Sigalit Landau Salt Crystal Sculptures
Sculptures that create themselves? Well not exactly, Jerusalem born artist, Sigalit Landau, puts a lot of hard work into her art and in 2004 started using the Dead Sea as her studio. It is nearly ten times saltier than any other given sea or ocean and when something is submerged in it for an extended period of time, salt crystalizes around the object. This is something Landau learned after spending time at the Dead Sea with her family growing up.
She began making sculptures and one that was made was given the title Salt Bride. It started out as a black dress and after being in the Dead Sea for months, in 2014, it was a white and glistening piece of art.
Salt Bride being crystalized in the Dead Sea
The inspiration to create this piece came from The Dybbuk. An early 20th century play, written by S. Ansky, that was originally titled Between Two Worlds. It is based on a Jewish folklore about a young woman named Leah who, on her wedding day, was possessed by her lover Channon. He had died when he found out she was engaged to someone else and spoiler alert! She ends up with Channon, not the man she was betrothed to. The dress Landau submerged is a replica of the one worn by the theater actress who played Leah. It first symbolizes her possession and when it turns from black to white, with its crystallization, it then represents her wedding gown.
Salt Bride when it came out of the Dead Sea
The transition was documented and exhibited using eight photographs and Landau brought light to the fact that creating the dress and creating photographs both require submersion in liquid. One being a lot easier than the other.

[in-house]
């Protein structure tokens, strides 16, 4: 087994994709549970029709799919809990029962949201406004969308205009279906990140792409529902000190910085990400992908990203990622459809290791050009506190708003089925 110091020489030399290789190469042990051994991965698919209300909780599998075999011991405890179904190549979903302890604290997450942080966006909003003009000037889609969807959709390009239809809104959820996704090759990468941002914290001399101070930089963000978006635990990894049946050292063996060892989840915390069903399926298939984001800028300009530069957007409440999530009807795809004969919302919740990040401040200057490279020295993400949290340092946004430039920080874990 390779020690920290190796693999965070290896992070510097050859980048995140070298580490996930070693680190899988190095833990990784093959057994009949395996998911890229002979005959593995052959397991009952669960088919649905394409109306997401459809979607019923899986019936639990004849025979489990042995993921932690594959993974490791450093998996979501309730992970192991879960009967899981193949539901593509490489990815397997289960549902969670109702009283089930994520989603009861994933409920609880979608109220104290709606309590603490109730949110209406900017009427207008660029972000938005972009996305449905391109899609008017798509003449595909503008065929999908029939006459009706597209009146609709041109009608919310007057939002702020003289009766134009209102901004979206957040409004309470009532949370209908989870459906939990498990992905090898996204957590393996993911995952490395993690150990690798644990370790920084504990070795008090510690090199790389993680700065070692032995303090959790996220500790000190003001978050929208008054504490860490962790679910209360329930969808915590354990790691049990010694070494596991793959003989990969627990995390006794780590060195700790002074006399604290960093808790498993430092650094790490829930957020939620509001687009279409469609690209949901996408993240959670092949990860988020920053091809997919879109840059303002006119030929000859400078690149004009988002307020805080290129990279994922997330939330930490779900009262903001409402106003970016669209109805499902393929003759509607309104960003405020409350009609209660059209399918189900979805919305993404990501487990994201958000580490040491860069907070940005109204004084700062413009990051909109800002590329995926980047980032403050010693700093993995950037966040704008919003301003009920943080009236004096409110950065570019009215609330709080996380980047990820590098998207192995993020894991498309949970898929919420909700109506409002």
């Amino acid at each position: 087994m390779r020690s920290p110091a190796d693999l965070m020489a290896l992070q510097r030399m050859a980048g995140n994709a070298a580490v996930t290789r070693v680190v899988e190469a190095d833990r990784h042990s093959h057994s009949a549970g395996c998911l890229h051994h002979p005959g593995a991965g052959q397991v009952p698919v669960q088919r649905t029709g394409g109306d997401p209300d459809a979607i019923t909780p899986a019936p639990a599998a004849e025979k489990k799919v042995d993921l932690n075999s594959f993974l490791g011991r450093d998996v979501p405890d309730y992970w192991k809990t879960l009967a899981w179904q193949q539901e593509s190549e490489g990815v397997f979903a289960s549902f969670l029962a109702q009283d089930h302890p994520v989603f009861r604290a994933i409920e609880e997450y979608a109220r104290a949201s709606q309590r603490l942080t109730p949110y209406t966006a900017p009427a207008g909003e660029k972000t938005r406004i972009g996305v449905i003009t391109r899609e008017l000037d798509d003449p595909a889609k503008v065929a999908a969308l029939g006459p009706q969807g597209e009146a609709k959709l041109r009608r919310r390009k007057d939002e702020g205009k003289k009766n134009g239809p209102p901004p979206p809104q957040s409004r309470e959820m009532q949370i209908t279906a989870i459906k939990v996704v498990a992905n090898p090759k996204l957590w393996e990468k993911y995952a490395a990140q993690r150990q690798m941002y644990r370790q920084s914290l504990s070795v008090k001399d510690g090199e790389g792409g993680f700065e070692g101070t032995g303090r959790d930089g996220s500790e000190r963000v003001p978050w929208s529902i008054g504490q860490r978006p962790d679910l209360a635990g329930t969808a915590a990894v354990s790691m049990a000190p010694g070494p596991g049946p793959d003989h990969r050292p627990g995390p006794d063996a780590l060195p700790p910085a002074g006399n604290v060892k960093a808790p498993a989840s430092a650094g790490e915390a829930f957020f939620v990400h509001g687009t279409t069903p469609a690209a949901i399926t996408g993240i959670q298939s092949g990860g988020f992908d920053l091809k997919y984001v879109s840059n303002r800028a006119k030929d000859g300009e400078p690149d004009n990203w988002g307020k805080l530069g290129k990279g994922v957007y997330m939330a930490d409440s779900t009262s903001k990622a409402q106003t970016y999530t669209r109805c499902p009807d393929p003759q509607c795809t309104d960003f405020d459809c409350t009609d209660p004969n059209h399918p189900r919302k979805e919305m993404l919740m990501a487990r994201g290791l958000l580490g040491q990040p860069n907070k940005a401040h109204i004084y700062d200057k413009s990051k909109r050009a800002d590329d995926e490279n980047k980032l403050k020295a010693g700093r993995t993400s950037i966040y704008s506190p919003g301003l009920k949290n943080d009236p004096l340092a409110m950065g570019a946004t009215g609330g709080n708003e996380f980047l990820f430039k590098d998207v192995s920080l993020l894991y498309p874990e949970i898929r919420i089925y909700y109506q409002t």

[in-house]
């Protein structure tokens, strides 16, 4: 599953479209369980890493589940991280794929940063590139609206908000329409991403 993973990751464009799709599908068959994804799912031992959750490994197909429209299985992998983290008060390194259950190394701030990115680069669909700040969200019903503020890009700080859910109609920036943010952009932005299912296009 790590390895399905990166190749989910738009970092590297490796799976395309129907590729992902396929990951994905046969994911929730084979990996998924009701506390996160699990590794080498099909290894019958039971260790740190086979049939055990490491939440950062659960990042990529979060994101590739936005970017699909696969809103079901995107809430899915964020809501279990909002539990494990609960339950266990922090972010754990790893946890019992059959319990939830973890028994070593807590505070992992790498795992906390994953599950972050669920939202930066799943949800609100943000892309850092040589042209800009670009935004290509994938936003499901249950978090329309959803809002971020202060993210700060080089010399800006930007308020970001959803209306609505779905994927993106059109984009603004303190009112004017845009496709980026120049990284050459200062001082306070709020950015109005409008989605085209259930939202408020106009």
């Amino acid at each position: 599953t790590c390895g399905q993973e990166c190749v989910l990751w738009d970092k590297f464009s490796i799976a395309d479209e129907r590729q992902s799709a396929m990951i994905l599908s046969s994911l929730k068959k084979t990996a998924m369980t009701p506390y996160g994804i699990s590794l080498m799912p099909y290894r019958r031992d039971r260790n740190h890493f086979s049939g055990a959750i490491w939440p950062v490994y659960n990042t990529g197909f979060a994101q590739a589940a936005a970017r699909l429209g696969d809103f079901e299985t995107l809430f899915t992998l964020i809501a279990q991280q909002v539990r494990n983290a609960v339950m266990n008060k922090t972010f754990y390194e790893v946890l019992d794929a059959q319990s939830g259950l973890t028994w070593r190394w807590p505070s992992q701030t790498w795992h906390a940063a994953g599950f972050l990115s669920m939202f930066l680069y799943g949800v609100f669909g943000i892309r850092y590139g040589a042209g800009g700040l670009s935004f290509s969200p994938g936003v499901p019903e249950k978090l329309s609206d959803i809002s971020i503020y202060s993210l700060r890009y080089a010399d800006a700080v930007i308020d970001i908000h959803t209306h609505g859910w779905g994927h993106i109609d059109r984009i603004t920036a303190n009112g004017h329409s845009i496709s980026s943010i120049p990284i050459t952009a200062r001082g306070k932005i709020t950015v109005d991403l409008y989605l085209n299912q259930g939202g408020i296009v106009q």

Even after years of experience with the Dead Sea Landau says “Working with and in the sea is difficult.” She continued, “The studio depends on a lot of teamwork, because it’s challenging and there are a lot of surprises.” Landau’s partner, Yotam From, was the one to photograph and film the dress underwater. In order for him to do so he had to wear about 150 pounds of weights to keep him from floating to the surface. The extraordinary area, that is the Dead Sea, not only helps create sculptures and has a shore that is the lowest piece of land on earth but it also causes great buoyancy.
Structures for the crystal sculptures being made under the water
People float but as the dress transformed, the salt crystals added hundreds of pounds to its weight. It had to be submerged in a structure that could support it and getting the dress sculpture out of the water was no simple task. Fragments of it had to be left behind and a crane was used.
A lot of planning had to be done and Landau has come to understand what weather, time of year and which areas will give her the best results for her sculptures. Being between Jordan and Israel, temperatures at the Dead Sea average around 100 degrees during the summer. Most people would try and be somewhere else but Landau knows that heat speeds up the crystallization process. Summer is when she creates her salt sculptures but it’s not just about when and where to submerge pieces. The object being crystallized’s texture also plays a role. The Salt Bride dress was made in a way that Landau felt “the sea would respond to.” A netlike weave was used and, like every other piece that is put under water, it was checked on every few days.